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Why a Ponzi scheme can taint us all

11 March 2013 Fiona Zebst
Fiona Zerbst, FAnews Online Editor

Fiona Zerbst, FAnews Online Editor

For a variety of legal reasons, calling an investment scheme a Ponzi scheme can get you sued (even if it is, in fact, a Ponzi scheme). But the fallout from dubious schemes like Sharemax and the latest on our radar, Net Income Solutions (Also known as Defe

It is bad enough that investors are losing their life savings, but intermediaries, financial services providers and regulators, including the Financial Services Board (FSB) and National Treasury, get tainted by association. Questions arise: Why was something not said or done earlier? Why hasn’t our exhaustive legislation prevented these schemes from flourishing?

The fact of the matter is, it’s a complicated issue. “In the past, we have said that authorities haven’t acted fast enough, but if you act too early you risk potentially destroying a business,” cautions Gavin Came, chairman of the Financial Intermediaries Association (FIA). “If it’s a legitimate business and you destroy it, there’s a legitimate claim against you. So it is really difficult to get the timing right.”

For this reason, too, it is simply not feasible to have some kind of process whereby financial products are given a ‘stamp of approval’, as has sometimes been mooted. “For one thing, that would stifle free enterprise,” says Came. “For another, it’s potentially defamatory. And in addition, the Financial Services Board (FSB) doesn’t want to stamp products because they’re then saying these products are great to invest in but they may not, in fact, be appropriate for particular clients.”

Came says legitimacy is one thing but appropriateness is quite another and only a trusted financial advisors is in a position to make that call. “Your broker understands the industry better than you do because he operates within it,” says Came. “Unfortunately, the biggest targets of dubious schemes are retirees who are desperate for yield as well as out-of-work youngsters, who may borrow money to make an investment.”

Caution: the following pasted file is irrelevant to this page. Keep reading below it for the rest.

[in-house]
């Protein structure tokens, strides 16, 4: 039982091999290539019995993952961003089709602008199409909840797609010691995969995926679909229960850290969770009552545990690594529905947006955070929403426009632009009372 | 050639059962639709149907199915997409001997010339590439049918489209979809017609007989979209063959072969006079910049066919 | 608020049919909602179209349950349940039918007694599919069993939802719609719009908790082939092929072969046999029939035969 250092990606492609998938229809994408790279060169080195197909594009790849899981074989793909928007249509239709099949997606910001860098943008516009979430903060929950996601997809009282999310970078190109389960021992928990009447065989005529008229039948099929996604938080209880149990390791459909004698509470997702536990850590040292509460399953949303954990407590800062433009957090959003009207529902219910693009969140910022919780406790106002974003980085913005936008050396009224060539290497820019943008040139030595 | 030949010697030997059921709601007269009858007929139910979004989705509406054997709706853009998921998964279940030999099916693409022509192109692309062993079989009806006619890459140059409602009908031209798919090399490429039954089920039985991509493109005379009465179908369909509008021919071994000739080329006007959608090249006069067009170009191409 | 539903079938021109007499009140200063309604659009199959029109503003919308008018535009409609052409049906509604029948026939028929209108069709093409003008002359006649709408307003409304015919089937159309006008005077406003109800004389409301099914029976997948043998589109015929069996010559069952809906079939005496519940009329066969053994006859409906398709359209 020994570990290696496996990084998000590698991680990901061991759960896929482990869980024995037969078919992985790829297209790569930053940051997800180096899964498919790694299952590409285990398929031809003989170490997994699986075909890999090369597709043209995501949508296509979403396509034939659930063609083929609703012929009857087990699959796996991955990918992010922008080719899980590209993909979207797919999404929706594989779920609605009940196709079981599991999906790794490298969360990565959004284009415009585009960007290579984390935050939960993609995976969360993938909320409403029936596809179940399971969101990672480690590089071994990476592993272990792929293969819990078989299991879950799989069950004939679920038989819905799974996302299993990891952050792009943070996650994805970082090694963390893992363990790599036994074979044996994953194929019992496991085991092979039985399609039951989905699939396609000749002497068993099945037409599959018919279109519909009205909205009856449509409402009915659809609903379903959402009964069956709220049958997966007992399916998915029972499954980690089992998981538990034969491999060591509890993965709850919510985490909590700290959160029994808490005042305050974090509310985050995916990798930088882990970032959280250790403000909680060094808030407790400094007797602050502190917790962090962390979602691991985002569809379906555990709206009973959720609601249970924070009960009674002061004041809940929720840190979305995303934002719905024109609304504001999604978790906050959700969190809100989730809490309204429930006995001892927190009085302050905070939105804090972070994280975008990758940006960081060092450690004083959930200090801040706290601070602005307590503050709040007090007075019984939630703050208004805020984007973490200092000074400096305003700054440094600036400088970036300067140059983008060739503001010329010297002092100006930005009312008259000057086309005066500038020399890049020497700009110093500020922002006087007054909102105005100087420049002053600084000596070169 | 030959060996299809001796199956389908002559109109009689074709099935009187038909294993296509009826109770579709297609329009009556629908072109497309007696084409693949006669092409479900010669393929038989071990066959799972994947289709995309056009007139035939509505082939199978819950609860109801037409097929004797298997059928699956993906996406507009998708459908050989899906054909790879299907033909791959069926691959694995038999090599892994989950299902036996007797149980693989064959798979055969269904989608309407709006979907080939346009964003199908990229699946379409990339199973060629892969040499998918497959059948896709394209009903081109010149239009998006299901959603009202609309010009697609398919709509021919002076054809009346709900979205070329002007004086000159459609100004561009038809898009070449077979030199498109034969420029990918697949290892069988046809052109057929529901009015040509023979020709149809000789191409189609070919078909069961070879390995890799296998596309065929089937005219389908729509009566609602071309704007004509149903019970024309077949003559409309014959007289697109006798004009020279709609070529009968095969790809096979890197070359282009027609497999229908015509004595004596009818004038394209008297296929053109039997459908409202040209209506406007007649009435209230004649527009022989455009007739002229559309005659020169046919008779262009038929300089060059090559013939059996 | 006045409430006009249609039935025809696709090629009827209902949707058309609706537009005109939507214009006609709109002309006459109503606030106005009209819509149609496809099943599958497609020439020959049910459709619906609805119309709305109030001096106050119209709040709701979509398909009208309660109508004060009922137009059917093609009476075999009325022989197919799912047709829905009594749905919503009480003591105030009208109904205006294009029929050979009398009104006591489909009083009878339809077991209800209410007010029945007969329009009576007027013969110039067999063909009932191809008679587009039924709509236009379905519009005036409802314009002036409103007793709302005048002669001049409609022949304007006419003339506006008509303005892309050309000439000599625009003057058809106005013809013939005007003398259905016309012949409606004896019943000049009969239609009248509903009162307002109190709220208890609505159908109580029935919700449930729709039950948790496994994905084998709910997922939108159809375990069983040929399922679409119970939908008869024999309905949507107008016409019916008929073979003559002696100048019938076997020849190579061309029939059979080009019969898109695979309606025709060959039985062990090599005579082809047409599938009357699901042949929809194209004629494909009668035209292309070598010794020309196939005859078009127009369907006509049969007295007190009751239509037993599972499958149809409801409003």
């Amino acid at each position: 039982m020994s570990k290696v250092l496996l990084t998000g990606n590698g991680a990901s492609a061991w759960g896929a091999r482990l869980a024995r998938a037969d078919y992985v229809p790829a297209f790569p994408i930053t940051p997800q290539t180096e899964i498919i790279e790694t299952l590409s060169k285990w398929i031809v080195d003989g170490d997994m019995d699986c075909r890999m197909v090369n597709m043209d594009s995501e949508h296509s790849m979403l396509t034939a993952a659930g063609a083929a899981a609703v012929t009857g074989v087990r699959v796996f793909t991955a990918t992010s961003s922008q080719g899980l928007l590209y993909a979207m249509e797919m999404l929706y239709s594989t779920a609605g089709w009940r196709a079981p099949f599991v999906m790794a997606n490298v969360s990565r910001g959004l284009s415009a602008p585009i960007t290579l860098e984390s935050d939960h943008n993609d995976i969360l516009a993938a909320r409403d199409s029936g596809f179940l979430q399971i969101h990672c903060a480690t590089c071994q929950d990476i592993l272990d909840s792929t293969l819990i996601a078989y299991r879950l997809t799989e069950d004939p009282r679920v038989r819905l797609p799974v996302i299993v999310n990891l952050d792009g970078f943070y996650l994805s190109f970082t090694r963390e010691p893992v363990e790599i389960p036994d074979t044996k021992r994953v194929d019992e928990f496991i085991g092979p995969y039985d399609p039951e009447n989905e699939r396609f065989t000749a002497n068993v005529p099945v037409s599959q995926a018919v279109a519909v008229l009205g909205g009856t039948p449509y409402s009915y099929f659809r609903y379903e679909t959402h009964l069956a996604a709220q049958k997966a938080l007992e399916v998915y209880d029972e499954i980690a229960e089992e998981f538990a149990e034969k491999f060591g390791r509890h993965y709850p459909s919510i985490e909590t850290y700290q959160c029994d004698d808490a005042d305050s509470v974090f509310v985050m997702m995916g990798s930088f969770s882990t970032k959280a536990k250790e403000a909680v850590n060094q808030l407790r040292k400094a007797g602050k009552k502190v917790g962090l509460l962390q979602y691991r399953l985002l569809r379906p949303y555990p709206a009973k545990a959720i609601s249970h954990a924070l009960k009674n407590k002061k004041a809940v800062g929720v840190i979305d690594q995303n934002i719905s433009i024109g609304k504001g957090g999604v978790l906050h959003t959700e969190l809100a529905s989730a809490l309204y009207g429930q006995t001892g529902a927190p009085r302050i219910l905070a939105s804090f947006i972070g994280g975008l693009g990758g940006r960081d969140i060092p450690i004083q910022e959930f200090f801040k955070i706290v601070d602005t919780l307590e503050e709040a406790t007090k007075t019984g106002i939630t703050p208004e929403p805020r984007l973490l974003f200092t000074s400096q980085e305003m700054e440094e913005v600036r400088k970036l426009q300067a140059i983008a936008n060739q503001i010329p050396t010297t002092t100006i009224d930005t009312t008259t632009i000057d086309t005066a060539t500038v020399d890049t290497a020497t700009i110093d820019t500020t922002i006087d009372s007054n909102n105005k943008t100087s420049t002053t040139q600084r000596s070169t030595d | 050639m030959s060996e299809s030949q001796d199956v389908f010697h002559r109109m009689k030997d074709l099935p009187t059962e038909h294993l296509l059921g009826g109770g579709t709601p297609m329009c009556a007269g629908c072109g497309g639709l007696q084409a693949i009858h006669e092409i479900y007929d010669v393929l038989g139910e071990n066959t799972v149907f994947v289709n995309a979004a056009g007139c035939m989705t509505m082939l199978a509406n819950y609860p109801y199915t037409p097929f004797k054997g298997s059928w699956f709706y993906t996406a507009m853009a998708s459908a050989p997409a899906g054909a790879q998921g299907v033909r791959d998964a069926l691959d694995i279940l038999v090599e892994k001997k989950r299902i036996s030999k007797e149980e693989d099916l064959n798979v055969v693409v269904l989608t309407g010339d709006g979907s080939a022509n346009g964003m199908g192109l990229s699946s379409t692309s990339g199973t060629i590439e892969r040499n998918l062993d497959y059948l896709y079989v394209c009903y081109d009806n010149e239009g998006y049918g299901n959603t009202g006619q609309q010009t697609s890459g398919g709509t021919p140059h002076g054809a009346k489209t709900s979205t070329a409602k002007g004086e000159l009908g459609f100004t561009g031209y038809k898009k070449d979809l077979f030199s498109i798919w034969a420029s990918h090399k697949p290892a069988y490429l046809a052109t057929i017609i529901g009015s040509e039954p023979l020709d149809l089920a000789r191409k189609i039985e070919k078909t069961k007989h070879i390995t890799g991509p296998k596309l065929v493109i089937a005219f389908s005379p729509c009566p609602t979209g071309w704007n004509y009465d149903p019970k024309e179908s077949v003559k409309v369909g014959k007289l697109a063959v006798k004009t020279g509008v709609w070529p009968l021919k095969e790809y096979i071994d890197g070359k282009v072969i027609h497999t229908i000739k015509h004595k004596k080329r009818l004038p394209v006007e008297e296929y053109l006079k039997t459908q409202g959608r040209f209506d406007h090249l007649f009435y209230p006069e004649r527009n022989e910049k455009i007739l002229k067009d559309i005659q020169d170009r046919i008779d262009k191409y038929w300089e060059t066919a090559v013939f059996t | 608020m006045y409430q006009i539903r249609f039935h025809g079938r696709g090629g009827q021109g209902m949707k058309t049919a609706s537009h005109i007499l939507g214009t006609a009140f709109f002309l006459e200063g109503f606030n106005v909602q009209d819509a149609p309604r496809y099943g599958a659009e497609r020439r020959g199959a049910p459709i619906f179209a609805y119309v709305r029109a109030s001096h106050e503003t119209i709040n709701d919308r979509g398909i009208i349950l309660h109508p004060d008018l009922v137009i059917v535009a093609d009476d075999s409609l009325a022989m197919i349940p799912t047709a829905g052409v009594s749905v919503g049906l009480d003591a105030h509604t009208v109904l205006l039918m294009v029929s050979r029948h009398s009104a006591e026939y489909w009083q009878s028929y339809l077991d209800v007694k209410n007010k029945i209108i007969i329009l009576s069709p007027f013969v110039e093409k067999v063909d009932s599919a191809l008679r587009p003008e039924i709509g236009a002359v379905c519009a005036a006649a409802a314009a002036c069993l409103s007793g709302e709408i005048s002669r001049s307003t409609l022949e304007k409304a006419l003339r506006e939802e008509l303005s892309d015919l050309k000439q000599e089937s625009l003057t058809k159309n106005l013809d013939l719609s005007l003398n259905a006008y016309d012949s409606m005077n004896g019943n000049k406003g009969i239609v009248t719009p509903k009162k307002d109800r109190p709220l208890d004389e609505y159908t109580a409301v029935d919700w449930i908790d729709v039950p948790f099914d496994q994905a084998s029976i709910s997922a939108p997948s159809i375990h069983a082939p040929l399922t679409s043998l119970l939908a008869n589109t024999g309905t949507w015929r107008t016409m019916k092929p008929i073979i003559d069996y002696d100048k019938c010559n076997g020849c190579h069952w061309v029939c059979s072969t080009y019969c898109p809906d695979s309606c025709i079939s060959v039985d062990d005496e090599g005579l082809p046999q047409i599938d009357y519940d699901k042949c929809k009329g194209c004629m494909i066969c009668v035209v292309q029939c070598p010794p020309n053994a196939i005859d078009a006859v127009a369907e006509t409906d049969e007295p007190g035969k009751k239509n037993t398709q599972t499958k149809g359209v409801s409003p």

Came says the FIA Watchdog was set up in the 2nd half of last year as a warning system for FIA members, to advise caution when dealing with a particular supplier. He admits the FIA has to be really careful because of potential legal exposure. “You can’t tell intermediaries that a particular supplier appears to be acting illegally – you can only raise a red flag and suggest caution,” he says. He is pleased that FIA members have been proactive about investigating particular advertised products and he says that these matters are often raised with intermediaries.

When it comes to TCF, however, he says because it is an initiative and not a law, it is unlikely to prevent dodgy business dealings. “We want product suppliers to treat customers fairly when they design products, with the clients’ interests uppermost, but we cannot force them to do so. It may change the way current laws are enforced, though. For example, the Reserve Bank has acted quickly, using existing laws, to investigate the alleged Ponzi scheme Defencex. Early and rapid enforcement of the laws we already have works – you don’t need TCF to bring that about,” says Came.

It is not Came’s view, but there is some suggestion that new laws would simply make the gap between legitimate and illegitimate suppliers even greater. Legitimate suppliers are careful to comply with the law, but illegitimate ones will obviously try anything to dodge compliance and legislation.

Editor’s thoughts: Came says it is essential that intermediaries and financial services regulators keep their eyes on questionable financial activities, so consumers are alerted at the first sign that there may be something amiss. The price of not doing so is damage to the reputation of industry stakeholders. Policing the industry is a necessary evil, but one should also bear in mind that there are limits to what stakeholders can reasonably be expected to do. Financial advice doesn’t provide a guarantee against loss. It does, however, keep investment risk as low as possible by adhering to a regulated financial advice process, such as assessing appropriateness. Who should be responsible for policing dubious financial schemes? Let us have your comments below or email fiona@fanews.co.za.